8) FEBRUARY 4, 1992 - A WARNING OF A NEW PUNTOFIJISMO CONSENSUS
By Nino Pagliccia
Can an event of the past give us a warning about current events today? The answer is affirmative if we believe that history is a teacher. When we look at an important historical event we tend to remember the actual facts that took place at the time. As we are fond of marking anniversaries, that is essential. But we must also be challenged to re-examine the event for new meaning and insight.
In history books, facts are usually accurate; official documents will testify to them. However, the analysis of those facts will depend on the correct interpretation of the actions as they were intended to be when they were carried out. The accuracy of the evidence, including a balanced reporting of the analysis, must be preserved.
this time we remember the anniversary of the attempted coup by Hugo Chavez in
Chávez believed that the “Bolivarian
project”, as he called it, had not been completed, since
“democratic clothing” was a reference to the appearance of a
multi-party system when in reality the two dominant parties had signed a pact
to form a centre-right monopoly of power controlled by the interests of the
Venezuelan oligarchy, to the exclusion of the people, which did not allow a
challenge to the policy consensus. Chavez referred to this monopoly as “Puntofijismo”
after the location where the Pact of Punto Fijo was signed in
The failure of the 1992 coup turned into an unexpected success since it gave Chavez the opportunity to attain exposure and to instigate a population that was ready for a wake up call to the contradiction of a rich country with 80% of the people living in poverty. A large majority of Venezuelans supported the rebellion.
The political reason he gave, and his personal determination, brought him to run
for president and win the election
in 1999, on a platform that promised to
break the long stretch of Puntojismo that lasted from 1958 to 1999, and
bring about a profound transformation of Venezuelan society. Chavez saw the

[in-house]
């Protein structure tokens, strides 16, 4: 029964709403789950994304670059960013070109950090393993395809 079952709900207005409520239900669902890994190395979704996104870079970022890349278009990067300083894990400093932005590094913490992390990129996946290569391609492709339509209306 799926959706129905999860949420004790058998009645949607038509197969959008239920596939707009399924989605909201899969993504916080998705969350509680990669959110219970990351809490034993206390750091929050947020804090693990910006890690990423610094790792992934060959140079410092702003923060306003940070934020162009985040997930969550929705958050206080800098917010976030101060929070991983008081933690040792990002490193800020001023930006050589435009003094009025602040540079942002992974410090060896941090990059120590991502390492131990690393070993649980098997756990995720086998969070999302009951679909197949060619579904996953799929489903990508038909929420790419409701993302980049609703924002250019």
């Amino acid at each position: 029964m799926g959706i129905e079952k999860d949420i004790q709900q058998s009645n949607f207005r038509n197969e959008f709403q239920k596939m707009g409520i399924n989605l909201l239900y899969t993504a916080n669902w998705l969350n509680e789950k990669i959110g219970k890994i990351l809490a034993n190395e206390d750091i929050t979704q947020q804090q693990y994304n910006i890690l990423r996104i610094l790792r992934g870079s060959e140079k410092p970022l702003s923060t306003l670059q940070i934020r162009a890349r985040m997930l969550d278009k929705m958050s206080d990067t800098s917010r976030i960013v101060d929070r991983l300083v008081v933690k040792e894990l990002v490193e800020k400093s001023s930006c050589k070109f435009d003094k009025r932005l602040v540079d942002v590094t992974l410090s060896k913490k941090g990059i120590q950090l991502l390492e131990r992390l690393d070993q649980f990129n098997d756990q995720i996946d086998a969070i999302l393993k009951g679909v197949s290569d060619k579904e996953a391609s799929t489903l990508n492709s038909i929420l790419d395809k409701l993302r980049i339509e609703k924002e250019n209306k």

social problems in
Chavez’s life was cut short by his premature death in 2013 but his legacy is captured in a single word, Chavismo. The intention that moved him to the action of February 4, 1992 is still alive and necessary today. The majority of Venezuelans have called on President Nicolas Maduro to bring forward the Bolivarian Revolution. The presidential elections to take place before April 30 of this year will again express the popular will of Venezuelans - freely, democratically and sovereign.
However, there has been a concerted effort to stop the Bolivarian project since its inception. Those who inherited the political drive of Puntofijismo attempted a coup against Chavez in 2002, against the majority of the people who in fact restored him to power.
we write, a dialogue is taking place in the
powerful governments have tacitly signed another pact - akin to an
whose headquarters are clearly located in
tools of this pact have included the promotion of violence and terrorist
actions, the string of relentless threats to
useful reminder from Chavez’s 1992 coup is that the Venezuelan monopoly
of power has not ceased to exist, it just moved to
 Bart Jones. The Hugo Chavez Story – from Mud Hut to Perpetual Revolution. Random House 2008, p. 136.
 The Pact of Punto Fijo was named after the home of the COPEI founder Rafael Caldera. The two original signatory parties were Acción Democrática (AD, Democratic Action) and Comité de Organización Política Electoral Independiente (COPEI, Political Electoral Independent Organization Committee). Other signatories were the Roman Catholic Church, the military, business and trade union reps.